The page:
Aquaculture North America

As pesticide ban looms, oyster growers fear the worst

June 12, 2018
By Liza Mayer

Burrowing shrimp infestation will devastate oyster growers’ businesses and habitat for dungeness crab and eel grass if the ban on the pesticide imidacloprid remains, according to oyster growers in Washington State.

Burrowing shrimp with eggs. The pest destroys not the oysters themselves but their habitat

The Washington Department of Ecology said imidacloprid is “too risky for Washington’s environment” and is now in the process of reviewing public comment on the ban.

Members of the Willapa-Grays Harbor Oyster Growers Association use the pesticide to kill burrowing shrimp that destroy oyster beds. They accused the department of basing its tentative denial on “unsound science.”

In a letter to Rich Doenges, who manages water quality in the Southwest Region for Ecology, the group outlined how the department “ignored multiple field studies” that support the continued use of the pesticide.

“Ecology has cast aside objective, rational science, and has instead chosen a predetermined path that will not address the grave economic and ecological harm caused by this shrimp infestation,” the letter stated.


Willapa Bay shellfish farmer Brian Sheldon doubts the public comments will alter the department’s intention to ban the pesticide. He said the ban will lead to the collapse of about 70 percent of the habitat growers need to produce shellfish. “With that goes dungeness crab nursery area and eel grass habitat,” he said.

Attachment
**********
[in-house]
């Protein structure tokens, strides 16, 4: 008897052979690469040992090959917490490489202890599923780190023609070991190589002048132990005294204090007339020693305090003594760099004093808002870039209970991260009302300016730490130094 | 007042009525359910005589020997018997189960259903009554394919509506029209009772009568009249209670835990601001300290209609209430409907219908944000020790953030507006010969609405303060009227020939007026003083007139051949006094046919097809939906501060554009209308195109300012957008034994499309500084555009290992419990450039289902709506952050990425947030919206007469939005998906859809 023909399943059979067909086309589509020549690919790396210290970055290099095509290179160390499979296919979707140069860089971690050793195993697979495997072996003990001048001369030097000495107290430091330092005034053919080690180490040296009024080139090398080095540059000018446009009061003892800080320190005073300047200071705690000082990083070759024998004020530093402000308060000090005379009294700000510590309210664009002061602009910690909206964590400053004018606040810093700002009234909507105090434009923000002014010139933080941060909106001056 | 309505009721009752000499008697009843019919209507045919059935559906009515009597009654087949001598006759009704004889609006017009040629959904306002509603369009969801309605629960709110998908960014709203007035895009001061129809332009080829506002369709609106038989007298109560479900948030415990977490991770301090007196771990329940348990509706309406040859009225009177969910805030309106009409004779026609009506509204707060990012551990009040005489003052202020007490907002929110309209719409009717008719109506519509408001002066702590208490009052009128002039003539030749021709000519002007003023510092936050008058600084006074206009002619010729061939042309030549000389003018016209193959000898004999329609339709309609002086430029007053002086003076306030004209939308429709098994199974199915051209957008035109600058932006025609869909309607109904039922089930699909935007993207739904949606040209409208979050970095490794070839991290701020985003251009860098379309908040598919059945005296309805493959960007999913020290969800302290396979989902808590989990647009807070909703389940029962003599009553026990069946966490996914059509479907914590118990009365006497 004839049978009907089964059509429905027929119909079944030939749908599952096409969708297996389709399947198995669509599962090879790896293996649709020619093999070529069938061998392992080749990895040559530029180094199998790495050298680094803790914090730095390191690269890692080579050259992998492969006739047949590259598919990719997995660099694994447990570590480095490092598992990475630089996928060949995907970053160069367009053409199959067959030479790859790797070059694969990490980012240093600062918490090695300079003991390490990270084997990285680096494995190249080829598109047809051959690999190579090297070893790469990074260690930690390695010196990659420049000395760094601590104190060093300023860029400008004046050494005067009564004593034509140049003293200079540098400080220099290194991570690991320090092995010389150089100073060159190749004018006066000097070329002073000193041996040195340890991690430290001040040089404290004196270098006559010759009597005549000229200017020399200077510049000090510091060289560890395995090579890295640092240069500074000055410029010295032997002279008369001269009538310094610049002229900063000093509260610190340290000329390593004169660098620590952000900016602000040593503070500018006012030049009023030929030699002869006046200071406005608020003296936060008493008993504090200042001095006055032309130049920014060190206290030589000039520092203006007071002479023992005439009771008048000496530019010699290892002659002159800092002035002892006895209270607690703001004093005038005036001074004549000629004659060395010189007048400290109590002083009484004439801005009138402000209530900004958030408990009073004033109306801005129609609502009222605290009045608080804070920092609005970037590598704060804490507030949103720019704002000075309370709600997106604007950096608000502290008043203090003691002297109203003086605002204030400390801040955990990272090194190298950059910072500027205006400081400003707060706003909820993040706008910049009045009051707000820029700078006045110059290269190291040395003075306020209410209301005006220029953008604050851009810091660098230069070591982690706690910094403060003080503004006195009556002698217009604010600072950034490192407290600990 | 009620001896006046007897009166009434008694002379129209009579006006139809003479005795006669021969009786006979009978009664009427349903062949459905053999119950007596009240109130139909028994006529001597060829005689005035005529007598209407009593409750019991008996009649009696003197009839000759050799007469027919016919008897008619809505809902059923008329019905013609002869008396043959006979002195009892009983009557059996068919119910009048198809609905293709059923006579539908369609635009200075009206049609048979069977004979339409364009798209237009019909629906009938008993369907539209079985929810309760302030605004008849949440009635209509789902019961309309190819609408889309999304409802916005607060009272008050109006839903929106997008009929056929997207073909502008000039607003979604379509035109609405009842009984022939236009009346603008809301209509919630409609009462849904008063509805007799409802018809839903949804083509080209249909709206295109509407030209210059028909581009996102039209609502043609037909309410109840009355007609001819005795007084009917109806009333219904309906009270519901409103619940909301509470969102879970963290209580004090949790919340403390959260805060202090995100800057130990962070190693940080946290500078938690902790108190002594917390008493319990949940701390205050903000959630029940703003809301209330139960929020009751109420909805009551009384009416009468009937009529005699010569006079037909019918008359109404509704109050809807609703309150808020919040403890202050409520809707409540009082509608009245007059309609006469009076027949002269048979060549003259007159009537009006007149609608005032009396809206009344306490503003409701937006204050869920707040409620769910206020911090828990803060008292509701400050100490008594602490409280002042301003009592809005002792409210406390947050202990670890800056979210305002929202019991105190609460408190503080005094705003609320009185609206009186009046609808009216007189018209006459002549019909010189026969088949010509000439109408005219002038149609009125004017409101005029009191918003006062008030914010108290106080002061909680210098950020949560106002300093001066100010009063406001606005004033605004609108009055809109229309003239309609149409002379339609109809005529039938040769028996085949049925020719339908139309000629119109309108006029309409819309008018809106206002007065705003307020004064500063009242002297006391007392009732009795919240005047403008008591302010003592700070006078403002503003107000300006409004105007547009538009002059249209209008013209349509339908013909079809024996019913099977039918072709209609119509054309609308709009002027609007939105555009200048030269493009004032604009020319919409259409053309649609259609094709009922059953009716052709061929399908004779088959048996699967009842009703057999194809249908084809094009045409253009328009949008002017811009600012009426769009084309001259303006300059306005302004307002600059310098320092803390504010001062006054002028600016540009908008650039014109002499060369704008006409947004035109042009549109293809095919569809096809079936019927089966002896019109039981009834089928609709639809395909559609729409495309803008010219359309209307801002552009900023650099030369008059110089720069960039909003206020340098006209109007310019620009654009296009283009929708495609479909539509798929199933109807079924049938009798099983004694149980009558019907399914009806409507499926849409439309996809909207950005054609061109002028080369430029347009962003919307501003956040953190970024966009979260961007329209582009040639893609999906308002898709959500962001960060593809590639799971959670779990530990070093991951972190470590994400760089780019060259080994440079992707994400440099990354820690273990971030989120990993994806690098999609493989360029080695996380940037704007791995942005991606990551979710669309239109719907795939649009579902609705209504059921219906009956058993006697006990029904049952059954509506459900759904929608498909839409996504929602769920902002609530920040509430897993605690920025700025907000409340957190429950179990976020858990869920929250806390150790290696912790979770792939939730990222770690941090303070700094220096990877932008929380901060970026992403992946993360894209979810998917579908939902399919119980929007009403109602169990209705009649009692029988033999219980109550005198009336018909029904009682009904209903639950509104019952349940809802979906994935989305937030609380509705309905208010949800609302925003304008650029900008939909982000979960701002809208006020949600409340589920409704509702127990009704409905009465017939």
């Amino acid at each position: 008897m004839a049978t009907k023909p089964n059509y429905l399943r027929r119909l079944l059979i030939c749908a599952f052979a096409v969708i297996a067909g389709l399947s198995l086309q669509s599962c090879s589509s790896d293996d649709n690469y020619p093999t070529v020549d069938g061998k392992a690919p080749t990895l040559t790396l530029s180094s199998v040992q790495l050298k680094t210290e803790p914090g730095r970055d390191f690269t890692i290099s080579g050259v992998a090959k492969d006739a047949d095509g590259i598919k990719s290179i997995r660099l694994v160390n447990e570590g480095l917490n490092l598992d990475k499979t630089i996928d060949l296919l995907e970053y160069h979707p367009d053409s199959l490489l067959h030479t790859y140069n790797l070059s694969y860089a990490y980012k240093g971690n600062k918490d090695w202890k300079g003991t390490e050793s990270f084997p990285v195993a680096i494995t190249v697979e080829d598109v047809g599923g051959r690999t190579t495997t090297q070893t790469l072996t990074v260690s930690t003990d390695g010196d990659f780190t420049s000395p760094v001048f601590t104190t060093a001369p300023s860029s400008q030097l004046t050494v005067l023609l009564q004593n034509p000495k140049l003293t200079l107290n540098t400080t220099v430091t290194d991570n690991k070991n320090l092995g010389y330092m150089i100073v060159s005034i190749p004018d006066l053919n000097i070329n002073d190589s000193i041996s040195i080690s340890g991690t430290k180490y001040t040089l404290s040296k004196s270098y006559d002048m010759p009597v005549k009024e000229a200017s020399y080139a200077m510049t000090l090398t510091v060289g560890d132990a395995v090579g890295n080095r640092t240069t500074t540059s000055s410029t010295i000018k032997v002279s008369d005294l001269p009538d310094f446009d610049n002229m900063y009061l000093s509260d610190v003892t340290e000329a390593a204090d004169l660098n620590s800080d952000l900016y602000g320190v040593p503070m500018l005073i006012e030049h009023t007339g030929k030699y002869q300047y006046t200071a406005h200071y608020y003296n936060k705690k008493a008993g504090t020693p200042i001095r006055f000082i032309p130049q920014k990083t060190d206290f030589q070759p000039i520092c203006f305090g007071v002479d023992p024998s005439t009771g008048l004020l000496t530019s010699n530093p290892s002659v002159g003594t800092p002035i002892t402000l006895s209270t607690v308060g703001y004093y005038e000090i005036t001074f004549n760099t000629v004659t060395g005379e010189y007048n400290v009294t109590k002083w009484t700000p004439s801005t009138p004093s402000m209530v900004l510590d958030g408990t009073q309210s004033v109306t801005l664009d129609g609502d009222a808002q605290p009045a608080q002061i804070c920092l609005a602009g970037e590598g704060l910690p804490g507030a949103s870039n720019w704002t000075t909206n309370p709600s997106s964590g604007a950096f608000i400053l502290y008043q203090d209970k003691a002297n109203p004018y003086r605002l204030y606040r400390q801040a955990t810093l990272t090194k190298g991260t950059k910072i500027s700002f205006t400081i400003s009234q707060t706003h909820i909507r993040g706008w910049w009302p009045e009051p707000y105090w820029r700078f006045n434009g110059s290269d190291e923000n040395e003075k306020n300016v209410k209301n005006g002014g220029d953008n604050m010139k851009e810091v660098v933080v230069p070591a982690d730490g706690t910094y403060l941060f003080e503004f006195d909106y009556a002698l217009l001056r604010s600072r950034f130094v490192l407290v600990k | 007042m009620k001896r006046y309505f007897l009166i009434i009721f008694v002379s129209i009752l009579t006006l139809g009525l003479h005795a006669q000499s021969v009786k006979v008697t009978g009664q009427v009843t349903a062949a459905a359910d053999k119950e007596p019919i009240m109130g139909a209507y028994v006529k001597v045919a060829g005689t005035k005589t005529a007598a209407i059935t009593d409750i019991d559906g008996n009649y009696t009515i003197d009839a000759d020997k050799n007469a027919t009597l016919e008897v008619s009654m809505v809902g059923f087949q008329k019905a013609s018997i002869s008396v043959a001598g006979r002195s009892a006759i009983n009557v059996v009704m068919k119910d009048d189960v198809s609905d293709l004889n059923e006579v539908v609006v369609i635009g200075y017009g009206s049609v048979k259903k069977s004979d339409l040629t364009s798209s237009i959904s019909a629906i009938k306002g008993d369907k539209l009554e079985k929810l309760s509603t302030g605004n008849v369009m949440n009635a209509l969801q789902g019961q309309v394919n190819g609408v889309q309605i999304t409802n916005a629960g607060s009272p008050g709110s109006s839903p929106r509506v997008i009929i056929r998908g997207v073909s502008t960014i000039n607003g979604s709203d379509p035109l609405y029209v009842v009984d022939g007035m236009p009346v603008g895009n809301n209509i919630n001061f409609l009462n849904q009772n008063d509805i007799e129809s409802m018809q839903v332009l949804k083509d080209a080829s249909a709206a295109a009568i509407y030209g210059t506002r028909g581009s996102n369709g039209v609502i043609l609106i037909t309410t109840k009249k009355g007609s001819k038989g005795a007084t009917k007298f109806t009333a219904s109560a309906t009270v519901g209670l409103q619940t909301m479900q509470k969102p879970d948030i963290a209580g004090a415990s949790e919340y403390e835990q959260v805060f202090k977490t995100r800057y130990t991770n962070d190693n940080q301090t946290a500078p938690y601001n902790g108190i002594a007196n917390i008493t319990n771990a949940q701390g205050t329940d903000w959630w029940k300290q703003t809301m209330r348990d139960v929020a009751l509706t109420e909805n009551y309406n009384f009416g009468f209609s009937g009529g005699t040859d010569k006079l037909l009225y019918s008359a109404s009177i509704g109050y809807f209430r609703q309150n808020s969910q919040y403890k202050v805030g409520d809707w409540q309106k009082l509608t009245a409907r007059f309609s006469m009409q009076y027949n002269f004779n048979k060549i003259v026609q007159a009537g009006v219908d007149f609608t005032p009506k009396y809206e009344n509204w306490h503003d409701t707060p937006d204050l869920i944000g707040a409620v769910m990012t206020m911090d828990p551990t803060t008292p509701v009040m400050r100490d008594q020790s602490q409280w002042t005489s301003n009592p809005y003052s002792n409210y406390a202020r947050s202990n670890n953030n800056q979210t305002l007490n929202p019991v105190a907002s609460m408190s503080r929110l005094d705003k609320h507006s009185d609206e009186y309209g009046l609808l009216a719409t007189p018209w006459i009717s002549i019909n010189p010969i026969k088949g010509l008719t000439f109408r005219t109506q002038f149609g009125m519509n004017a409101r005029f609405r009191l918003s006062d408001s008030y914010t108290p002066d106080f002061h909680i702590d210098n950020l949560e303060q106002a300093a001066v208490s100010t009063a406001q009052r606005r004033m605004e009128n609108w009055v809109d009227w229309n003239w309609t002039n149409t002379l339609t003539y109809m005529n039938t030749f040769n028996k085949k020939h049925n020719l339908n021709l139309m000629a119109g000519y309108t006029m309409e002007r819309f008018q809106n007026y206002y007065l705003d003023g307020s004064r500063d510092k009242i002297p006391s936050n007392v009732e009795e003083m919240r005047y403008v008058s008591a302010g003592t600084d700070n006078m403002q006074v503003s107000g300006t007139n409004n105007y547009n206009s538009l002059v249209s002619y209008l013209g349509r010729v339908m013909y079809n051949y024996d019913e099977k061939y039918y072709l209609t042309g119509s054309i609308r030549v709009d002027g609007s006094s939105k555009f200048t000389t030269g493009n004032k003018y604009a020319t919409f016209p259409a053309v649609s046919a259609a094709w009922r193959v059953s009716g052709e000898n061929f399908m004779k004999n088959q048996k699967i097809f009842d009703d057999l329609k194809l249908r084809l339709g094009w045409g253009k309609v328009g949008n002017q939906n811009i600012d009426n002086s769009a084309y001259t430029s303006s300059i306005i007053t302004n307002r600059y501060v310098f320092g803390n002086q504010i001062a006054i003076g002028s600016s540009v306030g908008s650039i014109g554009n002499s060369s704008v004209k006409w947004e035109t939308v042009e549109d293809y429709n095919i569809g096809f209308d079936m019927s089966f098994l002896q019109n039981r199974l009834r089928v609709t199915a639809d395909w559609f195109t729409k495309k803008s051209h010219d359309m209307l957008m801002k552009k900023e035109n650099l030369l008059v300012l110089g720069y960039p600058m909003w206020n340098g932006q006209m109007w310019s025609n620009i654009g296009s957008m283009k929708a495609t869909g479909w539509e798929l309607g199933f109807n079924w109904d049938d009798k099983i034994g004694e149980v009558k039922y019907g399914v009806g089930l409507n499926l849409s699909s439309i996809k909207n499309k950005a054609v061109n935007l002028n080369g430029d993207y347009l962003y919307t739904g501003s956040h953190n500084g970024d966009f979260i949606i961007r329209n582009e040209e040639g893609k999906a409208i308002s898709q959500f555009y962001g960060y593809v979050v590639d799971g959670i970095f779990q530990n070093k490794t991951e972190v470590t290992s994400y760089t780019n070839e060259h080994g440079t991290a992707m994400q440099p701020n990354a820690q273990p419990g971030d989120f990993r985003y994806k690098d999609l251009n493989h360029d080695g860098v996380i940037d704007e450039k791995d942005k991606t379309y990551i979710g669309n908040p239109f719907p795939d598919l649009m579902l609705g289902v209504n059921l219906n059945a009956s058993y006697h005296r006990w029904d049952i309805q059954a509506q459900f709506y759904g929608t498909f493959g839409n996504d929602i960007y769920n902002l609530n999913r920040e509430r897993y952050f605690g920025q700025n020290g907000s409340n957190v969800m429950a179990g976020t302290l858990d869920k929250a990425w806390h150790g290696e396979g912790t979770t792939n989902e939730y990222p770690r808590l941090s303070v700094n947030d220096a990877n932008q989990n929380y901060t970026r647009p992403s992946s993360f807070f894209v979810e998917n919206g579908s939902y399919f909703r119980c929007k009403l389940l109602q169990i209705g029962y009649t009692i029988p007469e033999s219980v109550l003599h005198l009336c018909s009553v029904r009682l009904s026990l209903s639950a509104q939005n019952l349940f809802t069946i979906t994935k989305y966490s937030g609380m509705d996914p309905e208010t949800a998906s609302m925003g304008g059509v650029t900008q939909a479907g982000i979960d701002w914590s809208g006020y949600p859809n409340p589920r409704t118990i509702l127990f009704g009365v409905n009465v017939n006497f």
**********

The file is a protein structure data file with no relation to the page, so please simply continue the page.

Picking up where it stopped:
We’ve spent many years to find an alternative, everything from mechanical methods where you basically destroy the ground to get to the shrimp and we tried different culturing methods like off-bottom — that will buy you some time but eventually the shrimp density get so large that the structure to support that culture technique fails.

“We’ve tried sonic waves, electrical shocks, concreting over the oyster beds, but nothing is realistic and they do more damage than the pesticide. There’s nothing on the horizon right now that works,” he lamented.

“As we remain mired in administrative process, it is important to keep in mind that the burrowing shrimp infestation continues, devastating not only WGHOGA members’ farms, but publicly-owned tidelands, degrading the ecological quality of what has been an extraordinary resource and place in Southwest Washington,” the letter said.

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